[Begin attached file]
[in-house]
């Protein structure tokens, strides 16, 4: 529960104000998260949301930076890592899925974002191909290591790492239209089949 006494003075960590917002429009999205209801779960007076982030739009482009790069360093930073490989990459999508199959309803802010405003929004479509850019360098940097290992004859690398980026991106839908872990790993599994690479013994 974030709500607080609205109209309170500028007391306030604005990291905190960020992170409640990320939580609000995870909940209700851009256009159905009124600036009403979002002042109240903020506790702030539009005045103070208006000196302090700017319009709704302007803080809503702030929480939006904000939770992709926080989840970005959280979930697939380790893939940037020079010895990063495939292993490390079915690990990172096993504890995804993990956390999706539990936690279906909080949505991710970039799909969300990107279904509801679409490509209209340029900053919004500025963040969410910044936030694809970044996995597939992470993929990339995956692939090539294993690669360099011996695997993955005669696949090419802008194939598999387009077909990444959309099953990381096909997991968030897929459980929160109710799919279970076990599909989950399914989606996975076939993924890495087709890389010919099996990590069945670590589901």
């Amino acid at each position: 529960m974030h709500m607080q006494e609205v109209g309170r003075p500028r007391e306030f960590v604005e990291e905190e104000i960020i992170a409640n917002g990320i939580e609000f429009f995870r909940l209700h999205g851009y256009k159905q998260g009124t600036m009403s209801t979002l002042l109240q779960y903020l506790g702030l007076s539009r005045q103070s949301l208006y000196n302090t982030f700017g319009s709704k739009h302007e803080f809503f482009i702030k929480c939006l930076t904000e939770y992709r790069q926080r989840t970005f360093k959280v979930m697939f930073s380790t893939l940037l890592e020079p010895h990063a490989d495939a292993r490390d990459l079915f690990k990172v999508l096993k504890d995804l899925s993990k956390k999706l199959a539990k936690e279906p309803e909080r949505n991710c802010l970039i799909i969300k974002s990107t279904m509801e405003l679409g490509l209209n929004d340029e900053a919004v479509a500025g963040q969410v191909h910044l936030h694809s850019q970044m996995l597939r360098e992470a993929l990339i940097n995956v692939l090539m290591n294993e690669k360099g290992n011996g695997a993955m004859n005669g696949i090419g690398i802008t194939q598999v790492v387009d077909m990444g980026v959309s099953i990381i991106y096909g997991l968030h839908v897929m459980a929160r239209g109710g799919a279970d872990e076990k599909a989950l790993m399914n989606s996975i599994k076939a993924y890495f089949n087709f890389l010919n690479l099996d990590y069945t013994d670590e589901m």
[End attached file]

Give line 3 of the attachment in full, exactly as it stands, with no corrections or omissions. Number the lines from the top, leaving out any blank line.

């Amino acid at each position: 529960m974030h709500m607080q006494e609205v109209g309170r003075p500028r007391e306030f960590v604005e990291e905190e104000i960020i992170a409640n917002g990320i939580e609000f429009f995870r909940l209700h999205g851009y256009k159905q998260g009124t600036m009403s209801t979002l002042l109240q779960y903020l506790g702030l007076s539009r005045q103070s949301l208006y000196n302090t982030f700017g319009s709704k739009h302007e803080f809503f482009i702030k929480c939006l930076t904000e939770y992709r790069q926080r989840t970005f360093k959280v979930m697939f930073s380790t893939l940037l890592e020079p010895h990063a490989d495939a292993r490390d990459l079915f690990k990172v999508l096993k504890d995804l899925s993990k956390k999706l199959a539990k936690e279906p309803e909080r949505n991710c802010l970039i799909i969300k974002s990107t279904m509801e405003l679409g490509l209209n929004d340029e900053a919004v479509a500025g963040q969410v191909h910044l936030h694809s850019q970044m996995l597939r360098e992470a993929l990339i940097n995956v692939l090539m290591n294993e690669k360099g290992n011996g695997a993955m004859n005669g696949i090419g690398i802008t194939q598999v790492v387009d077909m990444g980026v959309s099953i990381i991106y096909g997991l968030h839908v897929m459980a929160r239209g109710g799919a279970d872990e076990k599909a989950l790993m399914n989606s996975i599994k076939a993924y890495f089949n087709f890389l010919n690479l099996d990590y069945t013994d670590e589901m």